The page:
We talk about problem suburbs, but can these neighborhoods be labeled as such without knowing whether the majority of residents consider them problematic? Many respondents talk about tranquility and nature in Koivukylä in their answers. Others mention the restless atmosphere in the surrounding neighborhood and the poor public services. Thus, there is not one Koivukylä, but numerous overlapping, partially coinciding, and partially separate interpretations of one's living environment. While individuals can influence their surroundings, they cannot be held responsible for the overall development of neighborhoods, which is directly influenced by cities and states through their actions.
I decided to ask other survey collectors why they consider collecting the opinions of neighborhood residents so important and how the significance of the survey affects the residents. The responses emphasize what I myself have observed: many people have a lot to say when given the opportunity to speak. A stranger at the doorstep is an opportunity for many to make human contact, which allows them to discuss even very difficult issues. Survey workers also emphasize that nothing should be assumed about the experiences of individuals, especially those with a foreign background, before they have been heard. For those who have moved from other countries to Finland where the language barrier and a new culture exist, it can be very challenging to influence their own position and environment.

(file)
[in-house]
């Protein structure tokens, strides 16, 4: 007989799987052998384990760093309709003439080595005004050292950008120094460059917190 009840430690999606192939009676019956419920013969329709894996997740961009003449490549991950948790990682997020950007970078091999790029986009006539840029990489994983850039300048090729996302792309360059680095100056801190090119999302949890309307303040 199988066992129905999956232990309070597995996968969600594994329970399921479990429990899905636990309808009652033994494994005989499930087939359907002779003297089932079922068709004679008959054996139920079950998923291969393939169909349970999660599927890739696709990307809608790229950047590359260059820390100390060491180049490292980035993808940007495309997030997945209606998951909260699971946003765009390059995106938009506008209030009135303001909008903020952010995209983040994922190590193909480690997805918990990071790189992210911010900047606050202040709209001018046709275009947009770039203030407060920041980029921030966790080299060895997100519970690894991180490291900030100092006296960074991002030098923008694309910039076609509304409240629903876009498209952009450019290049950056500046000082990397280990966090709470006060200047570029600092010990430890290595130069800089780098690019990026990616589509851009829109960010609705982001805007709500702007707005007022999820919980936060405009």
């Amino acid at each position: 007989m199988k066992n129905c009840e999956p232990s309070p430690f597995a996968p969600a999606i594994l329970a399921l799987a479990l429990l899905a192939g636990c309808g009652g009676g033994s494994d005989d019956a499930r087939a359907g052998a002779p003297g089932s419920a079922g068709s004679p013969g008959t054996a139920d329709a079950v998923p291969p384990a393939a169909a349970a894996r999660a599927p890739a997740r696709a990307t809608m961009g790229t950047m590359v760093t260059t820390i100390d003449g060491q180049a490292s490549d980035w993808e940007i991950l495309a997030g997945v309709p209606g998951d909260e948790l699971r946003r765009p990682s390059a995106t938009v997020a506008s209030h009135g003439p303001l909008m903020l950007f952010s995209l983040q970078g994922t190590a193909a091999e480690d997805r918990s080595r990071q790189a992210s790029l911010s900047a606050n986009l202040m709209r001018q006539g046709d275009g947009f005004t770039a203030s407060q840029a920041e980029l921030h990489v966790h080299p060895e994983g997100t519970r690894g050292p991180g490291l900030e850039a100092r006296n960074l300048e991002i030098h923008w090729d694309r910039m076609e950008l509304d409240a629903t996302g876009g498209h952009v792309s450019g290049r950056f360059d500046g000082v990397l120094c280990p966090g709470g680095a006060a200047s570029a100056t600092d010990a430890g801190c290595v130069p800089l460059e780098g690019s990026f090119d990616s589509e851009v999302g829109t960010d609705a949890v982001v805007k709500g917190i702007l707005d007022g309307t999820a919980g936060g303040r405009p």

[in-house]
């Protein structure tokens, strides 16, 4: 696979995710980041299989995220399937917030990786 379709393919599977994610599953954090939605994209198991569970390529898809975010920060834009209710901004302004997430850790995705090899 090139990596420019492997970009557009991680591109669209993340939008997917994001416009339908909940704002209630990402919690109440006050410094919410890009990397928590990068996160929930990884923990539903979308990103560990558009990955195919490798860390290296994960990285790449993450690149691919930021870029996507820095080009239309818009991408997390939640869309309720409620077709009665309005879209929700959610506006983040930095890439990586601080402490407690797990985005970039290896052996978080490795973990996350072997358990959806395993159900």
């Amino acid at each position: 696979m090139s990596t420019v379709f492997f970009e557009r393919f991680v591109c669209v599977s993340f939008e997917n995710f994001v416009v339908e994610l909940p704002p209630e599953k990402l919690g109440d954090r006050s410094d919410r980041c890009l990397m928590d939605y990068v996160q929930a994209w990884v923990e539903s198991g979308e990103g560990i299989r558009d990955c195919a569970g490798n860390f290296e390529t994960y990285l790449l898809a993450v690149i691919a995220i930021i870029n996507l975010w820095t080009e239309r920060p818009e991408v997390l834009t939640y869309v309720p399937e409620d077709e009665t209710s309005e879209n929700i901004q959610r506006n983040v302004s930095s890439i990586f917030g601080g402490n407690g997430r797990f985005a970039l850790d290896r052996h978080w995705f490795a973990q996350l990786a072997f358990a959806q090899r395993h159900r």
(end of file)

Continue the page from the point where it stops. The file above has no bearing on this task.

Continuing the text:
After a day of collecting the survey responses, Sini and I discuss our feelings. We realize that it is difficult to remain neutral in the way required by the research while engaging in interactive conversations with the residents. Respondents readily seek validation for their answers and opinions. We must find a delicate balance between friendliness and the factual nature of the study. We cannot give too much or too little of ourselves to the interviewees because trust is built by breaking the social wall. Connection can be found in even the simplest aspects of life, such as owning pets, which I notice as I stroke a resident's cat's furry cheeks. Collecting survey responses for hours is socially exhausting. It requires constant adaptation and social intelligence to approach numerous new people with as little prejudice as possible.
As I ride the bus home, I conclude that the day has been exhausting but equally rewarding. Investigating sensitive topics in society requires precisely this: diving into the phenomenon, immersing oneself among people.
Pictures: Sarianna Waldén